Most of us are guilty of blaming others in our lives, it happens with politics, families, the government and even destiny. It can also be disadvantageous to blame yourself in excess. It is one thing to be answerable for your actions, but to blame yourself unreasonably is not good.
When we blame ourselves as opposed to be answerable, we are building or inputting into our mind’s eye that we are bad, deserving to be punished for what we have done. We must accept it is very difficult to learn from this type of attitude.
On the contrary, when we accept responsibility we can take the lesson learned and move forward with a positive attitude. There is a need to be a balance of accountability and at the same time identifying the responsible party, whether it is us or another.
Therefore, for those who do want to change their blaming behaviour, we must first step back, identify what is causing us to have the predisposition to blame others.
At the end of the day, we must be aware of that, we can continue to blame others or accept the task and burden to lead our lives in the cogent direction we choose, not the direction we are being led by our contradicting statements caused by blaming.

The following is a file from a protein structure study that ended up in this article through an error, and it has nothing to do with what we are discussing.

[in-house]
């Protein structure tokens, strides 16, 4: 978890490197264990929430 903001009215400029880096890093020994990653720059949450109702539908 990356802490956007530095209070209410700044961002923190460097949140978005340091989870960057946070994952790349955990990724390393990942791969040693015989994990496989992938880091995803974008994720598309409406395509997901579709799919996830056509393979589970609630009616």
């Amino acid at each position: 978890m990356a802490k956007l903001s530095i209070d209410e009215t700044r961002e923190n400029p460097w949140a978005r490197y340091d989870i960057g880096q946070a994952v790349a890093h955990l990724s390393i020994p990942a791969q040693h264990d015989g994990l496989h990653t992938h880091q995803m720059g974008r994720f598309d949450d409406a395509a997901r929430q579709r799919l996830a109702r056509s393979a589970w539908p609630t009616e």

Sometimes the act of blaming others can be a cry of pain and a request for support. When the person desperately wants someone else to fix something for him he might blame him in order to motivate him to take actions.
All of these kinds of blame are obvious and can be noticed by any person without difficulty but there is a more dangerous type of blaming that is too vague to be noticed and that is in the same time so powerful and effective to the extent that the person who gets the blame might feel that he is wrong even if he was right.
Blaming mistakes on others is socially contagious, according to a new study. Just watching someone pawn their failures off on another can make you do the same to protect your self-image. The result can be detrimental to everyone involved, particularly in the workplace, researchers say.
Whatever the blunder, from messing up at work to burning dinner, pointing the finger at someone else or some event might seem trivial. But in organizations where blame is the norm, group members are likely to be less creative and perform poorly.
The blamer also takes a hit. “When an individual is always pointing to external reasons for your mistakes you won’t learn from those mistakes, so it hinders your ability to learn and become more effective.
It’s is always the kick- the-dog effect where if someone high in the hierarchy makes a mistake and blames the person below them for the mistake and that person blames the person below them and so on, and when there’s no one else to blame that person goes home and kicks the dog.
By Austin Thomas
Thursday July 31, 2014